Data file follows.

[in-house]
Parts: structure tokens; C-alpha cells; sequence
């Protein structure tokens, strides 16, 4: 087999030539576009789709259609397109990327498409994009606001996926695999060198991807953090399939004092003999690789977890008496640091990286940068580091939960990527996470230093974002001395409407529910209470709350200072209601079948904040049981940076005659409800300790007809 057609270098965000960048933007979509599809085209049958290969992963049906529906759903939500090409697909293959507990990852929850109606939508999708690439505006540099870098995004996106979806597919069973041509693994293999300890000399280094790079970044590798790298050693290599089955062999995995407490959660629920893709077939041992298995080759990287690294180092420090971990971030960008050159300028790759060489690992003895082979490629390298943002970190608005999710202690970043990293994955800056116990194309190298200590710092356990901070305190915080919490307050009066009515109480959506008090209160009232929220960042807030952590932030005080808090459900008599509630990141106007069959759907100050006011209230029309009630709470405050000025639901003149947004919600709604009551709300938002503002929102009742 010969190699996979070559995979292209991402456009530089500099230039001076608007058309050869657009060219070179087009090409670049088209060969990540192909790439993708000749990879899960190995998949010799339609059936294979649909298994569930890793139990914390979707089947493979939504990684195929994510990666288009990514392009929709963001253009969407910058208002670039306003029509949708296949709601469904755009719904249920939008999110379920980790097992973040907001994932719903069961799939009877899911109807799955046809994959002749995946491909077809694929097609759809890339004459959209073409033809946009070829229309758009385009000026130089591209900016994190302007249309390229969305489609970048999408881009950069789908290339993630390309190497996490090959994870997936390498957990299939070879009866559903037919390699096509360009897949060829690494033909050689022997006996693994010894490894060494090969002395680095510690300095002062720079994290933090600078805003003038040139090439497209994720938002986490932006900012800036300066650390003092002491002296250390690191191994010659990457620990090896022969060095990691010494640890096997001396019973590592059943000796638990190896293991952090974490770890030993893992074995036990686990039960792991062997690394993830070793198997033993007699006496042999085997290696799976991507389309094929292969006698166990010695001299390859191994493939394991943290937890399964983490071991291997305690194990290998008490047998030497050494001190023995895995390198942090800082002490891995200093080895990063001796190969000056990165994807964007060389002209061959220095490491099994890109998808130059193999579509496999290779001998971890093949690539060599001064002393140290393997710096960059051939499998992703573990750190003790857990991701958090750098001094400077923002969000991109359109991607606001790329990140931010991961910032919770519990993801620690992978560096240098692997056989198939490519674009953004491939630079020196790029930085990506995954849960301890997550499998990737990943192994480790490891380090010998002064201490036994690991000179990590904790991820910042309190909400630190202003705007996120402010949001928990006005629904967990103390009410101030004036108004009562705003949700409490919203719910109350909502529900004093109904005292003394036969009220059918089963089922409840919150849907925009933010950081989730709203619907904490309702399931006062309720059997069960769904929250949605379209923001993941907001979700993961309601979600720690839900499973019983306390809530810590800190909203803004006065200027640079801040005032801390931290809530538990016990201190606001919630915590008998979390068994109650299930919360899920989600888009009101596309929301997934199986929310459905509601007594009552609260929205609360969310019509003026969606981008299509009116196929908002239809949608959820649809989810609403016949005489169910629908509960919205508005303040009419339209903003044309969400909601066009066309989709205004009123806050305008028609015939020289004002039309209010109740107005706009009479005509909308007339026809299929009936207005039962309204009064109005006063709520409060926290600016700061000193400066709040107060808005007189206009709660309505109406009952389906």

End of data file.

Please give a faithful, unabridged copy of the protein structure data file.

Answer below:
[in-house]
Parts: structure tokens; C-alpha cells; sequence
């Protein structure tokens, strides 16, 4: 087999030539576009789709259609397109990327498409994009606001996926695999060198991807953090399939004092003999690789977890008496640091990286940068580091939960990527996470230093974002001395409407529910209470709350200072209601079948904040049981940076005659409800300790007809 057609270098965000960048933007979509599809085209049958290969992963049906529906759903939500090409697909293959507990990852929850109606939508999708690439505006540099870098995004996106979806597919069973041509693994293999300890000399280094790079970044590798790298050693290599089955062999995995407490959660629920893709077939041992298995080759990287690294180092420090971990971030960008050159300028790759060489690992003895082979490629390298943002970190608005999710202690970043990293994955800056116990194309190298200590710092356990901070305190915080919490307050009066009515109480959506008090209160009232929220960042807030952590932030005080808090459900008599509630990141106007069959759907100050006011209230029309009630709470405050000025639901003149947004919600709604009551709300938002503002929102009742 010969190699996979070559995979292209991402456009530089500099230039001076608007058309050869657009060219070179087009090409670049088209060969990540192909790439993708000749990879899960190995998949010799339609059936294979649909298994569930890793139990914390979707089947493979939504990684195929994510990666288009990514392009929709963001253009969407910058208002670039306003029509949708296949709601469904755009719904249920939008999110379920980790097992973040907001994932719903069961799939009877899911109807799955046809994959002749995946491909077809694929097609759809890339004459959209073409033809946009070829229309758009385009000026130089591209900016994190302007249309390229969305489609970048999408881009950069789908290339993630390309190497996490090959994870997936390498957990299939070879009866559903037919390699096509360009897949060829690494033909050689022997006996693994010894490894060494090969002395680095510690300095002062720079994290933090600078805003003038040139090439497209994720938002986490932006900012800036300066650390003092002491002296250390690191191994010659990457620990090896022969060095990691010494640890096997001396019973590592059943000796638990190896293991952090974490770890030993893992074995036990686990039960792991062997690394993830070793198997033993007699006496042999085997290696799976991507389309094929292969006698166990010695001299390859191994493939394991943290937890399964983490071991291997305690194990290998008490047998030497050494001190023995895995390198942090800082002490891995200093080895990063001796190969000056990165994807964007060389002209061959220095490491099994890109998808130059193999579509496999290779001998971890093949690539060599001064002393140290393997710096960059051939499998992703573990750190003790857990991701958090750098001094400077923002969000991109359109991607606001790329990140931010991961910032919770519990993801620690992978560096240098692997056989198939490519674009953004491939630079020196790029930085990506995954849960301890997550499998990737990943192994480790490891380090010998002064201490036994690991000179990590904790991820910042309190909400630190202003705007996120402010949001928990006005629904967990103390009410101030004036108004009562705003949700409490919203719910109350909502529900004093109904005292003394036969009220059918089963089922409840919150849907925009933010950081989730709203619907904490309702399931006062309720059997069960769904929250949605379209923001993941907001979700993961309601979600720690839900499973019983306390809530810590800190909203803004006065200027640079801040005032801390931290809530538990016990201190606001919630915590008998979390068994109650299930919360899920989600888009009101596309929301997934199986929310459905509601007594009552609260929205609360969310019509003026969606981008299509009116196929908002239809949608959820649809989810609403016949005489169910629908509960919205508005303040009419339209903003044309969400909601066009066309989709205004009123806050305008028609015939020289004002039309209010109740107005706009009479005509909308007339026809299929009936207005039962309204009064109005006063709520409060926290600016700061000193400066709040107060808005007189206009709660309505109406009952389906």